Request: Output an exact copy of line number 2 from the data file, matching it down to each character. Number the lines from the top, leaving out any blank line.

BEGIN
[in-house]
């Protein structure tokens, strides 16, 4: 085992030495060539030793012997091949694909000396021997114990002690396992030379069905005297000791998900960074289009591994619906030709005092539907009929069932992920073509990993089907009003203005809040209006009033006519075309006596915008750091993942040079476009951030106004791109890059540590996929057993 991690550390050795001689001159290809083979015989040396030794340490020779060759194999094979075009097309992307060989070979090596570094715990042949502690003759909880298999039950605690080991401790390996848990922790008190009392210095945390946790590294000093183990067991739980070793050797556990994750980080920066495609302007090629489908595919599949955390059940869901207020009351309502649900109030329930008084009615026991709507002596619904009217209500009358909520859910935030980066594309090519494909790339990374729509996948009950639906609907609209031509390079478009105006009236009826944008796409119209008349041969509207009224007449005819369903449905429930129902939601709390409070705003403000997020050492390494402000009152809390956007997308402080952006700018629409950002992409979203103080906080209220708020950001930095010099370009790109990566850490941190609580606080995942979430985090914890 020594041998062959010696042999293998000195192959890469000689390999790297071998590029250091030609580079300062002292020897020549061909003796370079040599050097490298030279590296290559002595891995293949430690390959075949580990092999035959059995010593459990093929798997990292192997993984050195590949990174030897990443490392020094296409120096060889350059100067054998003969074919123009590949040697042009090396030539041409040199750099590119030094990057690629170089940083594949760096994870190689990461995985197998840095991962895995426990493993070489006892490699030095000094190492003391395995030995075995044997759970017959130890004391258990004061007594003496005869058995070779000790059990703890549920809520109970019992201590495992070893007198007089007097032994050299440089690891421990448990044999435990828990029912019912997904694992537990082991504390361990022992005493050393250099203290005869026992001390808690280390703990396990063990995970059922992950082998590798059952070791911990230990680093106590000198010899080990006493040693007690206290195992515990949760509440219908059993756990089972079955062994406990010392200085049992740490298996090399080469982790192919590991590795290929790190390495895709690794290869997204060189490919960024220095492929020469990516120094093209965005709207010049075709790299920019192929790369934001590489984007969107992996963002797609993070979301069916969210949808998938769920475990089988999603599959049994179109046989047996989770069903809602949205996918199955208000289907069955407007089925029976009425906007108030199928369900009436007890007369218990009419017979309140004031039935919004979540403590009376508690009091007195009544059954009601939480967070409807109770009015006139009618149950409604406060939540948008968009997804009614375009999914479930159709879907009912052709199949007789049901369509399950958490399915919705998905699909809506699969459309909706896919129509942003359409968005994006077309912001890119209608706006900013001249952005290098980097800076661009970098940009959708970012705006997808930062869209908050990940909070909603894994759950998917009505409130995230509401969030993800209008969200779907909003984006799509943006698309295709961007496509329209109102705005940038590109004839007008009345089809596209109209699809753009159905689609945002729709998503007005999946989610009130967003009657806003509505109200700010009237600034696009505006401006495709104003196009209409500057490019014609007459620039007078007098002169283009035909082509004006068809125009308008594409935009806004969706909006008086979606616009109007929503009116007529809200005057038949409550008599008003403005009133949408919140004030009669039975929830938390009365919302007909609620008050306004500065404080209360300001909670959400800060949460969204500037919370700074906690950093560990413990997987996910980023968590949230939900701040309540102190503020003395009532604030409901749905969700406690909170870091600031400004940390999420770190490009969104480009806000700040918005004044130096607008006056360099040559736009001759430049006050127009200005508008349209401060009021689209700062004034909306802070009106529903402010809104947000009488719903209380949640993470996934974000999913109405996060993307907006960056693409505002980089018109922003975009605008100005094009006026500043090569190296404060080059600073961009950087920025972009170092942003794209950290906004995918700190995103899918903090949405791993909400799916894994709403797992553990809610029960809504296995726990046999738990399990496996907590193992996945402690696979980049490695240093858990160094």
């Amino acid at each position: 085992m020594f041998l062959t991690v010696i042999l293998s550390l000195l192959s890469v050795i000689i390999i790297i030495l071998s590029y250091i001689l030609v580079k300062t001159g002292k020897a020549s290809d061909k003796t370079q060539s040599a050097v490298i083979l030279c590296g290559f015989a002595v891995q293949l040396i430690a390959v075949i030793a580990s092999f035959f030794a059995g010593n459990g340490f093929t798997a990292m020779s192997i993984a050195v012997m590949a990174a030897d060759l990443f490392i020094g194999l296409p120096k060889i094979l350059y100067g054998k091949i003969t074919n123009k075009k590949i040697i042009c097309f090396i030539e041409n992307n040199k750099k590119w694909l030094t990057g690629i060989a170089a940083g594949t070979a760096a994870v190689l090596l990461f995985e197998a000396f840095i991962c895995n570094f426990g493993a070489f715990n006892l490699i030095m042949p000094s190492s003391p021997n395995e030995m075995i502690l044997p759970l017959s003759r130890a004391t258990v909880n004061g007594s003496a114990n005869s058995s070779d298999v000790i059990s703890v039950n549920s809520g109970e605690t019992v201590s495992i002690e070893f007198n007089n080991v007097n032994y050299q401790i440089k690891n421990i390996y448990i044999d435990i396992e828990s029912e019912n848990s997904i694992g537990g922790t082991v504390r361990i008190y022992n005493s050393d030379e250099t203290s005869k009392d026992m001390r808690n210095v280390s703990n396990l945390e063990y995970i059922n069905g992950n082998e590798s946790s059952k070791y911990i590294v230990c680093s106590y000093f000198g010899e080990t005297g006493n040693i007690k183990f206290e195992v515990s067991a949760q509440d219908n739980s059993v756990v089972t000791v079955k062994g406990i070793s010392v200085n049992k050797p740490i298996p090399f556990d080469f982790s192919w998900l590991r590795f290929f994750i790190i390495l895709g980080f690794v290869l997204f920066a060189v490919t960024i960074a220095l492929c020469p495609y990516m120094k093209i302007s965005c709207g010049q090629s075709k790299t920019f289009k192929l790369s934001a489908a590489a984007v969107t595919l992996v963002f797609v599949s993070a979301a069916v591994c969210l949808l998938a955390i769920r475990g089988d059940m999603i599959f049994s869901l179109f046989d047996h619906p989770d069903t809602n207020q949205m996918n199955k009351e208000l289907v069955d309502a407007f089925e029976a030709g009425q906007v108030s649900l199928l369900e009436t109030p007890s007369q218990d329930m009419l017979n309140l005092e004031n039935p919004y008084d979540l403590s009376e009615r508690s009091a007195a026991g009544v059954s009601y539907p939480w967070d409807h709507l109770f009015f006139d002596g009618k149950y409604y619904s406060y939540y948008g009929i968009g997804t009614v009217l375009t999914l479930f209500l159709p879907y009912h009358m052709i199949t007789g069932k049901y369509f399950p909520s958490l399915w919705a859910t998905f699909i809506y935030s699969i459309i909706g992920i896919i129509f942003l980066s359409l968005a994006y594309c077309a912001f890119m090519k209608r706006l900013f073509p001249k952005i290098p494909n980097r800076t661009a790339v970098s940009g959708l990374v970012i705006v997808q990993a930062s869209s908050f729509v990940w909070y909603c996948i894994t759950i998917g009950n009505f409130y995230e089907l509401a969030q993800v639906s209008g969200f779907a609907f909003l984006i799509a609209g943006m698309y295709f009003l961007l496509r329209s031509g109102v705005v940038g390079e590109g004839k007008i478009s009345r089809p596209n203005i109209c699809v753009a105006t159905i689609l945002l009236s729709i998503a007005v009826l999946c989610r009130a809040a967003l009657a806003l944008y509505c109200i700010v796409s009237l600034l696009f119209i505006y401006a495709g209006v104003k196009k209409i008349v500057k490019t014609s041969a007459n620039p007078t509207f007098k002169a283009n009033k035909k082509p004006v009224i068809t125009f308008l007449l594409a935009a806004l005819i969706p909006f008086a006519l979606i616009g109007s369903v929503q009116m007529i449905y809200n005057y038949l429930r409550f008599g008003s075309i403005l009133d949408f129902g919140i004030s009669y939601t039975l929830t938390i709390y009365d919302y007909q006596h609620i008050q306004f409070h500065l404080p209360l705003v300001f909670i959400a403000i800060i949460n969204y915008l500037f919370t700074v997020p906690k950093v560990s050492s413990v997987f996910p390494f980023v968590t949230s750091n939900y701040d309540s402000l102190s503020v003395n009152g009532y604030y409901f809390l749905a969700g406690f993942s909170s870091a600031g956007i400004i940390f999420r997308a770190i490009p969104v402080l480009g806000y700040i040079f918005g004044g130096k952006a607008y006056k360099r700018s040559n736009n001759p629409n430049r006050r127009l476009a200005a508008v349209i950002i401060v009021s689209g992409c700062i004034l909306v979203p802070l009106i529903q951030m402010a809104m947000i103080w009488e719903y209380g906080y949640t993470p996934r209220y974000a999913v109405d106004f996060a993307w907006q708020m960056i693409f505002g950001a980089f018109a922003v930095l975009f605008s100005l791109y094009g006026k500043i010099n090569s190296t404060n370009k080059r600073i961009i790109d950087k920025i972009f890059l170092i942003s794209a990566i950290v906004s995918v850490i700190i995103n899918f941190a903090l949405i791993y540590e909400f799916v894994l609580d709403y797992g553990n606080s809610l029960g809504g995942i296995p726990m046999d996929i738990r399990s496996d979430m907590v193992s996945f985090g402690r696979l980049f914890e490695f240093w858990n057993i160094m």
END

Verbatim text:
């Protein structure tokens, strides 16, 4: 085992030495060539030793012997091949694909000396021997114990002690396992030379069905005297000791998900960074289009591994619906030709005092539907009929069932992920073509990993089907009003203005809040209006009033006519075309006596915008750091993942040079476009951030106004791109890059540590996929057993 991690550390050795001689001159290809083979015989040396030794340490020779060759194999094979075009097309992307060989070979090596570094715990042949502690003759909880298999039950605690080991401790390996848990922790008190009392210095945390946790590294000093183990067991739980070793050797556990994750980080920066495609302007090629489908595919599949955390059940869901207020009351309502649900109030329930008084009615026991709507002596619904009217209500009358909520859910935030980066594309090519494909790339990374729509996948009950639906609907609209031509390079478009105006009236009826944008796409119209008349041969509207009224007449005819369903449905429930129902939601709390409070705003403000997020050492390494402000009152809390956007997308402080952006700018629409950002992409979203103080906080209220708020950001930095010099370009790109990566850490941190609580606080995942979430985090914890 020594041998062959010696042999293998000195192959890469000689390999790297071998590029250091030609580079300062002292020897020549061909003796370079040599050097490298030279590296290559002595891995293949430690390959075949580990092999035959059995010593459990093929798997990292192997993984050195590949990174030897990443490392020094296409120096060889350059100067054998003969074919123009590949040697042009090396030539041409040199750099590119030094990057690629170089940083594949760096994870190689990461995985197998840095991962895995426990493993070489006892490699030095000094190492003391395995030995075995044997759970017959130890004391258990004061007594003496005869058995070779000790059990703890549920809520109970019992201590495992070893007198007089007097032994050299440089690891421990448990044999435990828990029912019912997904694992537990082991504390361990022992005493050393250099203290005869026992001390808690280390703990396990063990995970059922992950082998590798059952070791911990230990680093106590000198010899080990006493040693007690206290195992515990949760509440219908059993756990089972079955062994406990010392200085049992740490298996090399080469982790192919590991590795290929790190390495895709690794290869997204060189490919960024220095492929020469990516120094093209965005709207010049075709790299920019192929790369934001590489984007969107992996963002797609993070979301069916969210949808998938769920475990089988999603599959049994179109046989047996989770069903809602949205996918199955208000289907069955407007089925029976009425906007108030199928369900009436007890007369218990009419017979309140004031039935919004979540403590009376508690009091007195009544059954009601939480967070409807109770009015006139009618149950409604406060939540948008968009997804009614375009999914479930159709879907009912052709199949007789049901369509399950958490399915919705998905699909809506699969459309909706896919129509942003359409968005994006077309912001890119209608706006900013001249952005290098980097800076661009970098940009959708970012705006997808930062869209908050990940909070909603894994759950998917009505409130995230509401969030993800209008969200779907909003984006799509943006698309295709961007496509329209109102705005940038590109004839007008009345089809596209109209699809753009159905689609945002729709998503007005999946989610009130967003009657806003509505109200700010009237600034696009505006401006495709104003196009209409500057490019014609007459620039007078007098002169283009035909082509004006068809125009308008594409935009806004969706909006008086979606616009109007929503009116007529809200005057038949409550008599008003403005009133949408919140004030009669039975929830938390009365919302007909609620008050306004500065404080209360300001909670959400800060949460969204500037919370700074906690950093560990413990997987996910980023968590949230939900701040309540102190503020003395009532604030409901749905969700406690909170870091600031400004940390999420770190490009969104480009806000700040918005004044130096607008006056360099040559736009001759430049006050127009200005508008349209401060009021689209700062004034909306802070009106529903402010809104947000009488719903209380949640993470996934974000999913109405996060993307907006960056693409505002980089018109922003975009605008100005094009006026500043090569190296404060080059600073961009950087920025972009170092942003794209950290906004995918700190995103899918903090949405791993909400799916894994709403797992553990809610029960809504296995726990046999738990399990496996907590193992996945402690696979980049490695240093858990160094």